John Cook: Why and How People Use R
R is a strange, deeply flawed language that nevertheless has an enthusiastic and rapidly growing user base. What about R accounts for its popularity in its niche? What can language designers learn from R's success?
Project Sentry Gun
Welcome to Project Sentry Gun, home to the most versatile sentry gun on the web!
This sentry gun autonomously tracks, aims, and shoots at targets, using:
An airsoft or paintball gun
A webcam to find targets
A computer to process the video feed and aim the gun
Servo motors to physically aim the gun and squeeze the trigger
A sturdy tripod base
A microcontroller to interface between the computer and the servo motors
Fully open-source code
Lots of camo paint
The end result is a paintball/airsoft spewing robot, that can turn the tides of any match.
Amber, formerly known as Jtalk, is an implementation of the Smalltalk-80 language. It is designed to make client-side development faster and easier. It allows developers to write client-side heavy web applications in Smalltalk.
Amber includes an integrated development environment with a class browser, workspace, transcript, object inspector and debugger.
a jQuery plugin that annotates text with Morse Code
William Cook's Fusings: Enso Introduction
Structures in Ensō are a specialized kind of graph, whose nodes are either primitive data or collections of observable properties, whose values are either nodes or collections of nodes. From a programming language viewpoint this may seem an odd choice for data representation. However, it is essentially the Entity-Relationship (ER) model, also known as Information Models, which is widely used in the design of relational databases and is also the basis for Class Diagrams in the Unified Modeling Language (UML), which describe the structure of networks of objects. The key point is that structures in Ensō are viewed holistically as graphs, not as individual values or traditional sums-and-products data structures.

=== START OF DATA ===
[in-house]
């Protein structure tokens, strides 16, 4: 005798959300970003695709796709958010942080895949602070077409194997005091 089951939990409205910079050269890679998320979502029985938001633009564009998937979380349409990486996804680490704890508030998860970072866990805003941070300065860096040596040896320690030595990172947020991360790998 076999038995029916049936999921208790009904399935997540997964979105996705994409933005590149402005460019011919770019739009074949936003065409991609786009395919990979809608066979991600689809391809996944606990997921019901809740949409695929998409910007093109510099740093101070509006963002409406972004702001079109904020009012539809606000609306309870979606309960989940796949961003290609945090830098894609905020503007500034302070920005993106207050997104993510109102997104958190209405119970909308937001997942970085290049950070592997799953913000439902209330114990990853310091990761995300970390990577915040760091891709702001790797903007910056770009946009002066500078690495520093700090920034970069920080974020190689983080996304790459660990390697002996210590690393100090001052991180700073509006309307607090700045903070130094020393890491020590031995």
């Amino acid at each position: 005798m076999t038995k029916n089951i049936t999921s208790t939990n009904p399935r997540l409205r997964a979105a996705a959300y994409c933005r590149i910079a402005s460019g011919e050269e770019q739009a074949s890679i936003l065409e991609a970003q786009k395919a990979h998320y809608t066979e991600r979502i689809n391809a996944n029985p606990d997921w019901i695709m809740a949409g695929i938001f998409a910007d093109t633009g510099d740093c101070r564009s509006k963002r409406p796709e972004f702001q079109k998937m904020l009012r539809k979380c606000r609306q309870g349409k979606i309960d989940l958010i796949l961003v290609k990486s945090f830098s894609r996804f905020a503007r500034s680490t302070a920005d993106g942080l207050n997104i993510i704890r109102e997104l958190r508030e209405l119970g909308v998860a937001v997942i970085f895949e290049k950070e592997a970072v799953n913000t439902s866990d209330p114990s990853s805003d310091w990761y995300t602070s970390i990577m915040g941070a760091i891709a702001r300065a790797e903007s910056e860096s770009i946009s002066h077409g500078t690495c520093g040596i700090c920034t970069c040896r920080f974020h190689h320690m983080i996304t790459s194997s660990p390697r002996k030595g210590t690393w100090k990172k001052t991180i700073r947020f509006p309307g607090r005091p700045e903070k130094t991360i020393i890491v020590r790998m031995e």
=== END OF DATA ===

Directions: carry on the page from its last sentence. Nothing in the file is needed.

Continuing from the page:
Mozart's Musikalisches Würfelspiel
In 1787, Mozart wrote the measures and instructions for a musical composition dice game. The idea is to cut and paste pre-written measures of music together to create a Minuet.
This site is an implementation of such a game. The music and table of rules for this game appear to have been published anonymously in 1787, and interestingly, the table of rules for this Minuet is identical to Mozart's. However, it is not clear who the composer of these measures is.
There are 176 possible Minuet measures and 96 possible Trio measures to choose from. The result of a dice roll is looked up in a table of rules to determine which measure to play.
Market Data Firm Spots the Tracks of Bizarre Robot Traders
The trading bots visualized in the stock charts in this story aren't doing anything that could be construed to help the market. Unknown entities for unknown reasons are sending thousands of orders a second through the electronic stock exchanges with no intent to actually trade. Often, the buy or sell prices that they are offering are so far from the market price that there's no way they'd ever be part of a trade. The bots sketch out odd patterns with their orders, leaving patterns in the data that are largely invisible to market participants.
Packet Forth (PF) is a scripting language for real-time video processing and graphics generation. PF is now quite stable and usable, but remains a bit of an odd duck in the land of open source video processing tools. I use it mainly as a prototyping tool for C-based signal processing.
PF is a concatenative programming language which takes ideas from Forth, Joy, PostScript, Factor, and Lisp. As opposed to its memetic parents, PF is not intended as a general purpose programming language, but a scripting language that glues together black box processing primitives and relevant open source libraries
RepRap is short for Replicating Rapid-prototyper. It is the practical self-copying 3D printer shown on the right - a self-replicating machine. This 3D printer builds the parts up in layers of plastic. This technology already exists, but the cheapest commercial machine would cost you about €30,000. And it isn't even designed so that it can make itself. So what the RepRap team are doing is to develop and to give away the designs for a much cheaper machine with the novel capability of being able to self-copy (material costs are about €500). That way it's accessible to small communities in the developing world as well as individuals in the developed world.